Mortgage 101: What Is a USDA Loan? Am I Eligible for One?

Posted by Laine Smith on 4/6/16 10:00 AM

Topics: Purchasing A Home Credit Score First Time Home Buyer USDA Loans Loan Types home buying Mortgage Goals Mortgage Rates Down Payments

Want to buy a home but don’t have the means for a down payment? The USDA Rural Development Guaranteed Housing Loan Program, also known as a USDA or Rural Development loan, is an attractive mortgage program for homebuyers struggling to overcome one of today’s biggest homebuying obstacles: saving for a down payment. But what is a USDA loan?

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What's a USDA Loan?

The United States Department of Agriculture partners with approved local lenders, like Compass Mortgage, to extend home financing to eligible borrowers. This loan program is primarily designed to help individuals and families purchase a home in rural areas across the United States.

How Do Homebuyers Benefit from a USDA Loan?

USDA loans offer several perks unheard of with other loan programs. Benefits include:

  • No down payment requirement. The fact this mortgage program allows homebuyers to finance 100% of their home is undoubtedly the greatest benefit. Oftentimes, first-time buyers struggle to gather enough funds for a down payment.
  • Lower-than-market interest rates. USDA loans are insured by the U.S. Department of Agriculture, which gives borrowers the benefit of a low, across-the-board interest rate that does not vary based on credit score or down payment, as it does with conventional financing.
  • Low monthly private mortgage insurance (PMI). Private mortgage insurance is required for any borrower with a loan less than 80 percent loan-to-value. If a borrower is taking advantage of the USDA loan’s no down payment requirement, they are required to pay monthly mortgage insurance. The upside is that the USDA’s PMI rate is one of the lowest among loan programs.
  • Flexible credit guidelines. This government-backed loan also allows some borrowers with blemished or limited credit histories to qualify for home financing. Lenders may accept non-traditional credit “tradelines”, such as rent, utilities, cell phone bills, etc. to build a borrower’s credit history.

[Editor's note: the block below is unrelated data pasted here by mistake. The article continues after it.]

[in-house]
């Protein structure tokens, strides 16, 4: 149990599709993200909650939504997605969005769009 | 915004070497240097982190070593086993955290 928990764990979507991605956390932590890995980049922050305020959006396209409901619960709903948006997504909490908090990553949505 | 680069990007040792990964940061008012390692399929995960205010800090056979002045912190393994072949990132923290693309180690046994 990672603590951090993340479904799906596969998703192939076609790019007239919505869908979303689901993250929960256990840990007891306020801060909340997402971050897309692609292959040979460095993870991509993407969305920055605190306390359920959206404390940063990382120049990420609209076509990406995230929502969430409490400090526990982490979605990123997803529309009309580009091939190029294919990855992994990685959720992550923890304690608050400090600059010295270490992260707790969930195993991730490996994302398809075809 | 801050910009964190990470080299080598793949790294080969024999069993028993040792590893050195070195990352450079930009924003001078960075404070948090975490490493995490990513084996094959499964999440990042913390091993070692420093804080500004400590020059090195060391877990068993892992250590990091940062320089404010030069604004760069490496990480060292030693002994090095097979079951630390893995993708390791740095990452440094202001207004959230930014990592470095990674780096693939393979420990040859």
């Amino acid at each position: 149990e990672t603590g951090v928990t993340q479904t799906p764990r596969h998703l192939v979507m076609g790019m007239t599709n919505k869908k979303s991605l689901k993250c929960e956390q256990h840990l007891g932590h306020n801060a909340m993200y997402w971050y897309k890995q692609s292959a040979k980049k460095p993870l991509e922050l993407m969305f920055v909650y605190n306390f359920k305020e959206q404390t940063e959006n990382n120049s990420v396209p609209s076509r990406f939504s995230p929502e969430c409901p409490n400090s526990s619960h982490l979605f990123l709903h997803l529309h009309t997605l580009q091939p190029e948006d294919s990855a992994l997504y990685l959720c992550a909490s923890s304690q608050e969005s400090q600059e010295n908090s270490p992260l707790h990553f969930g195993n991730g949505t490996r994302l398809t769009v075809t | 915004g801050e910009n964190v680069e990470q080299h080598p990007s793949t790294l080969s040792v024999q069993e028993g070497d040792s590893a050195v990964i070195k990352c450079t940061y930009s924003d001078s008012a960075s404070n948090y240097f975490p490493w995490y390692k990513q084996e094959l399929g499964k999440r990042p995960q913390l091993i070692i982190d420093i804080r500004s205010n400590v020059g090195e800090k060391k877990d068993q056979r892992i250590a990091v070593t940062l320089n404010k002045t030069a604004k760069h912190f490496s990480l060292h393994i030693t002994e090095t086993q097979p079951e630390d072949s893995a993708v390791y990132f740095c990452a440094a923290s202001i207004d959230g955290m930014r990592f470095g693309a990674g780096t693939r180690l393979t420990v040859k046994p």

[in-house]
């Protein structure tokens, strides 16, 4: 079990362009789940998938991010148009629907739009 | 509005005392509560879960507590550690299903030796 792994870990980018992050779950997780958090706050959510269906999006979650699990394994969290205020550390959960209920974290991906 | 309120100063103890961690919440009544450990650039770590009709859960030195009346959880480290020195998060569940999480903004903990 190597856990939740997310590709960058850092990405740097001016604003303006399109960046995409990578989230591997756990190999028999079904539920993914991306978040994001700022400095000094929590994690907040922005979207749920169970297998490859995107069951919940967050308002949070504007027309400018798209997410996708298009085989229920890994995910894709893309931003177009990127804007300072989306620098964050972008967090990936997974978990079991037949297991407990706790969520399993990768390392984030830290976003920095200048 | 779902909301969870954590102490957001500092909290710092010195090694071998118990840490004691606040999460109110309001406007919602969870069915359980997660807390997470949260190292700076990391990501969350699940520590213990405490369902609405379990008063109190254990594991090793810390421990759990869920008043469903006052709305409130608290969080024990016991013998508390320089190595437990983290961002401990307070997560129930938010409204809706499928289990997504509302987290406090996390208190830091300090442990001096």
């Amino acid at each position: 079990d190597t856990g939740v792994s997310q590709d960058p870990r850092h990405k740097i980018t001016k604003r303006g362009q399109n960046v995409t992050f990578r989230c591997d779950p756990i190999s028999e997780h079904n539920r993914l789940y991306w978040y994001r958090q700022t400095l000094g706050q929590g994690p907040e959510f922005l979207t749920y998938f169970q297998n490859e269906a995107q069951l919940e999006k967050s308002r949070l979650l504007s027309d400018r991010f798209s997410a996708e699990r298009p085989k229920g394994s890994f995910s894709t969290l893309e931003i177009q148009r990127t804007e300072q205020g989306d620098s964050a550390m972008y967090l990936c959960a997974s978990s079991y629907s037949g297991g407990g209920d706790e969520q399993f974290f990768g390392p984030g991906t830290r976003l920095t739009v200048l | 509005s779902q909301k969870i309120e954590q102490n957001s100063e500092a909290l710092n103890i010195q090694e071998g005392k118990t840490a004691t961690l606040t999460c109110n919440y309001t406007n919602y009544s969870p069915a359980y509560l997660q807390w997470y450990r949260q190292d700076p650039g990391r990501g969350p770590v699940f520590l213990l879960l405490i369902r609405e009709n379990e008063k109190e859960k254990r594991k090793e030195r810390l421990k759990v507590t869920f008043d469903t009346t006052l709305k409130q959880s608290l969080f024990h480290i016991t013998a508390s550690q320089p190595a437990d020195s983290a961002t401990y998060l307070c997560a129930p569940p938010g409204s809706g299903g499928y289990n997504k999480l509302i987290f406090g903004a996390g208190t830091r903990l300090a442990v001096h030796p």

• Ability to finance upfront PMI. As with FHA loans, USDA loans also require an upfront PMI premium. The USDA allows borrowers to roll this fee into their financing and close on the loan without putting any money down.

Who Is Eligible for a USDA Loan?

To be eligible for a USDA loan, you typically must live in a small town – often rural or suburban with a population of less than 20,000 – and be able to show that your income is sufficient enough to make your monthly mortgage payments. This loan program is available to both first-time and repeat homebuyers. Other eligibility requirements include:

  • Income: Income eligibility varies by state, county and family size. Your household income must be less than 115% of the area’s median income.
  • Debt-to-income: As with any loan, your lender will review your debt-to-income ratio to determine your likelihood of repaying your loan. That PITI (principal, interest, taxes and insurance) of your mortgage must be less than 29% of your gross monthly income. Additional minimum monthly debt payments, including PITI, can be no more than 41% of your gross monthly income.
  • Home purchase: The USDA will fund a maximum loan amount of $417,000, depending on income of the borrower(s). Rural Development loans cannot be used to finance the purchase of a farm property, second home or investment property.

As previously stated, USDA loan eligibility is determined by income, property, credit and area. To see if your location and income may meet eligibility requirements, click here. To learn more about how to get a USDA loan, contact one of our mortgage bankers.

Buying your first home? Our Mortgage 101 Handbook is a great go-to for first-time homebuyers who want to know more about home financing, common terminology, mortgage products and the loan process.

Download: Mortgage 101 Handbook

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